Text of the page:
One of the first questions people have when considering buying in Hawaii is about property tax. Related to Hawaii property taxes is the Homeowner Exemption for property owners who reside in their property.
A second concern is what the taxes are if you are considering buying a property for rental income. Related to this is the General Excise Tax license and the Transient Accommodations Tax license.County of Hawaii Real Property Taxes
The real property taxes for the county of Hawaii (the Big Island) can be found at the County of Hawaii Real Property tax site. If you are looking for property on another island, taxes may differ as property taxes are set by the counties.County of Hawaii Homeowner Exemption forms
If you purchase a property in Hawaii County and are planning on living in it, please apply for the Homeowner Exemption. You will save hundreds of dollars on your property taxes with the Homeowner Exemption in place.
The basic Homeowner Exemption is $40,000, subtracted directly from the value assessed by the county on the property. The exemption is higher if you are over 60 years of age and/or if you are disabled. Whatever exemption you have moves with you, the taxpayer, but you must do the "moving" yourself. If you sell a home with a Homeowner Exemption on it, you must tell the county tax office that the exemption no longer applies to that property.
You must apply for the Homeowner Exemption. Additional information and the form(s) may be obtained using the links below.
- Homeowner Exemption Brochure
- Claim for Home Exemption (form)
- Disability Exemptions Brochure
- Forms related to disability exemptions
There is no sales tax in the State of Hawaii. The State's General Excise Tax (G.E.T.) taxes on the gross receipts or gross income individuals, corporations, partnerships, or other entities derive from their business activities in Hawaii. It may look like a sales tax when you buy something in a store and you pay tax, but actually that is an example of the retailer passing the excise tax on to the consumer. The tax to the retailer is currently 4% of the gross receipts, but because he collects the tax, he also pays tax on the 4%, so the retail general excise tax passed on to the consumer is 4.167%.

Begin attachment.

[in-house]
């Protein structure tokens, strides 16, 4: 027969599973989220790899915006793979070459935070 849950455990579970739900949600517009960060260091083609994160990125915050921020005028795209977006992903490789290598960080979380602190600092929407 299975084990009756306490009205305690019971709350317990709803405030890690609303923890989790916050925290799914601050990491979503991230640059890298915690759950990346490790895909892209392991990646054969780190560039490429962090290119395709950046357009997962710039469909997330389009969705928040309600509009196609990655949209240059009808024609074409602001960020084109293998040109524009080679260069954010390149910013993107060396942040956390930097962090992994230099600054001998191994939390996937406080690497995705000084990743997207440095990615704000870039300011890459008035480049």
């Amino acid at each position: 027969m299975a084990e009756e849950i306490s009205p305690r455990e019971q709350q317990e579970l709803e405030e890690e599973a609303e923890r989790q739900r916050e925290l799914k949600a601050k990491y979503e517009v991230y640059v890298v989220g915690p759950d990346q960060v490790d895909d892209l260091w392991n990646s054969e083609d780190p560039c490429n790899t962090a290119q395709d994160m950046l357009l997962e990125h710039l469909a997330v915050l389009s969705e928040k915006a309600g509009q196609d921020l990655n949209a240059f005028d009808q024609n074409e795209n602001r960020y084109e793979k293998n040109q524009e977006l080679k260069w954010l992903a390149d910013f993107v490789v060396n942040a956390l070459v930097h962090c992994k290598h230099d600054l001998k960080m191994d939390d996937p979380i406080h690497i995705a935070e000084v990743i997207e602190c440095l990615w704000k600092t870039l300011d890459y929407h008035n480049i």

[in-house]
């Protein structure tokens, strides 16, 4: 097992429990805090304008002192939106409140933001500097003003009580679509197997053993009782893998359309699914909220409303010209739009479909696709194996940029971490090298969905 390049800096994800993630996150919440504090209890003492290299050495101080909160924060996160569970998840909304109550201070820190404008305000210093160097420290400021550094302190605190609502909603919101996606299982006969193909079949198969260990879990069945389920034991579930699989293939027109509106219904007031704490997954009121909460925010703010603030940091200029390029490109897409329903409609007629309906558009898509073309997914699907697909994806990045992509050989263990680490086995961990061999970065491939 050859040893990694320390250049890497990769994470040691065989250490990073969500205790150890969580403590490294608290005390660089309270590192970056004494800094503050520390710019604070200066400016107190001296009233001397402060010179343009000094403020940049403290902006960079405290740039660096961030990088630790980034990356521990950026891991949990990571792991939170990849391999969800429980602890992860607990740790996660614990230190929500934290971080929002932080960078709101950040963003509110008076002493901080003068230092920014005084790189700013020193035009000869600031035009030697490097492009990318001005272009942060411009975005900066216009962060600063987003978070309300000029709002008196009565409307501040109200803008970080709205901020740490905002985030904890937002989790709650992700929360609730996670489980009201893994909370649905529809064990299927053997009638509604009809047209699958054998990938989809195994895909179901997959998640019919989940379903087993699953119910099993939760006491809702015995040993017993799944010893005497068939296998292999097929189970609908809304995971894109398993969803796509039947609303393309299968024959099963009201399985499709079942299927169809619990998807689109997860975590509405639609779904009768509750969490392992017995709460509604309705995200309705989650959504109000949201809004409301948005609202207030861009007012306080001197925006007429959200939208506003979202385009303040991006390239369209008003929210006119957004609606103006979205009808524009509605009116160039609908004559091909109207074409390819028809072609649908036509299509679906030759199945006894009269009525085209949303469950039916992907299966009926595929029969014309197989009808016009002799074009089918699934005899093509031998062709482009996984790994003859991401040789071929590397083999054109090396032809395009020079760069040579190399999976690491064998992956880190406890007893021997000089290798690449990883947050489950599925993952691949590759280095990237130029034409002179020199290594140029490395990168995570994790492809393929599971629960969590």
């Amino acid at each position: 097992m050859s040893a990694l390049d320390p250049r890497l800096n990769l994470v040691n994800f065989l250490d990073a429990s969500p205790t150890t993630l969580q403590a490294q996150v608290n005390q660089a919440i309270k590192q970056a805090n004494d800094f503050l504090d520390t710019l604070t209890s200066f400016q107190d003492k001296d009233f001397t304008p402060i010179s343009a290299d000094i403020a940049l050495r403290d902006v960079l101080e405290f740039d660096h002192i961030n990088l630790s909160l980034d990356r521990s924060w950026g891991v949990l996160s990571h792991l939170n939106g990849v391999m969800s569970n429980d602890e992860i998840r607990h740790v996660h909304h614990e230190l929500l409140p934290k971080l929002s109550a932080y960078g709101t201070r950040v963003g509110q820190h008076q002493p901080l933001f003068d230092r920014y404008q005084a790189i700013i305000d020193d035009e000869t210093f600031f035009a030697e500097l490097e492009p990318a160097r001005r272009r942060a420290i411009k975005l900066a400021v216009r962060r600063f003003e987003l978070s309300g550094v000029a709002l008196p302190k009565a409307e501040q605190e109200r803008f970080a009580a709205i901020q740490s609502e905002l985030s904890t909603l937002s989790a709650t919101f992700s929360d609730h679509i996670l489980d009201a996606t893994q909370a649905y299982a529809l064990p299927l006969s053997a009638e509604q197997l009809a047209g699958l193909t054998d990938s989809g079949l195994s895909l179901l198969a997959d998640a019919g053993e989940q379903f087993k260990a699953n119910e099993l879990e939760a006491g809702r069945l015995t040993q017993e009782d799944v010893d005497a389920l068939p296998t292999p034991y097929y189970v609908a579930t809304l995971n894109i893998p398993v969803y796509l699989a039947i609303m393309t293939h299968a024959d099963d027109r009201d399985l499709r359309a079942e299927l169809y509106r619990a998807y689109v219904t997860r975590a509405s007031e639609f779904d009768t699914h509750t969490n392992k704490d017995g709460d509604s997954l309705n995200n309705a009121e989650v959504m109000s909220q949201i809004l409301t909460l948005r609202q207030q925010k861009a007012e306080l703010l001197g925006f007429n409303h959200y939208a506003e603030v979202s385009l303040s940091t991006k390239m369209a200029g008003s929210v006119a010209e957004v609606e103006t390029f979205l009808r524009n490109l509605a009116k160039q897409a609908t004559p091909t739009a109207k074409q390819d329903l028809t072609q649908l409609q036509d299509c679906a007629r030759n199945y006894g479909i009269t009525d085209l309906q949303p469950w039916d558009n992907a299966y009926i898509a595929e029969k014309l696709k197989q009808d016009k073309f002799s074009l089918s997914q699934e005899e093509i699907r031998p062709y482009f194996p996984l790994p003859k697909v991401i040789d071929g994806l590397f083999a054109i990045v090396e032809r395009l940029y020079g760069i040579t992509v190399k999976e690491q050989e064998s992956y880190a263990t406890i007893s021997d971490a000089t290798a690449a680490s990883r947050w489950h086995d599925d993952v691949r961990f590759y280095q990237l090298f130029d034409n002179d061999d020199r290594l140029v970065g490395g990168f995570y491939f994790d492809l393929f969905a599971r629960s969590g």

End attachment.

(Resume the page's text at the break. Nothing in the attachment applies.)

If you have rental properties in the State of Hawaii, you must get a General Excise Tax license and pay the excise tax on your rental proceeds. If you have rental properties that you are renting to people short term (less than 180 days), you will also have to acquire a Transient Accommodations Tax license and pay the transient accommodations tax on your short term rentals. The Transient Accommodations Tax (T.A.T.) is currently 9.25%.
To apply for the above licenses, you must complete the State's Basic Business Application. The Department of Taxation has the application on its website. You may complete it online, print it and send it in with the appropriate registration fee(s).
You must, in addition, pay income tax on rental income, whether you live in the State or outside the State. There is also a very complete brochure at the State website which answers many questions about collecting both the General Excise Tax and the Transient Accommodations Tax and addresses some of the income tax issues. Rental Brochure.HARPTA Withholding for Non-Resident Sellers of Real Property
Under Hawaii law, if the seller of real property is a non-resident person or entity, the purchaser of the property must withhold a specified percentage of the "amount realized" by the seller and forward that amount with the appropriate form to the Department of Taxation. The seller may file a Certificate of Exemption with the State, or the seller may apply for a waiver on Form 288B, in which cases the buyer will not be required to collect the withholding. It has been my experience that the withholding is usually 5% of the sales price of the property. If a seller does pay the withholding, all or a portion of it may be refunded back to the seller upon filing income taxes with the State at the end of the year. Please go to the link that contains the tax forms and instructions connected with the HARPTA withholding for more information. HARPTA withholding formsHawaii Conveyance Tax on Real Property
In Hawaii, all documents transferring an interest in real property, including all leases of five or more years, must be accompanied by a conveyance tax certificate. Within 90 days of any disposition of real property, the seller must pay a conveyance tax. The deed cannot be recorded until the Conveyance Tax Certificate has been filed and paid. Excluded from this requirement because the recipients have paid no consideration, is property received through probate of an estate, as a gift under the laws of descent, as the result of the death of a joint owner, property where the consideration may be nominal and is thus less than $100, or property transferred at the time of satisfaction of an agreement of sale. There are two sets of rates, one rate applies if the purchaser of the property is eligible for a county homeowner's exemption and the other rate, which is higher, applies if the purchaser is not eligible for a county homeowner's exemption. Please click this link from the Hawaii Board of Realtors to see the rates.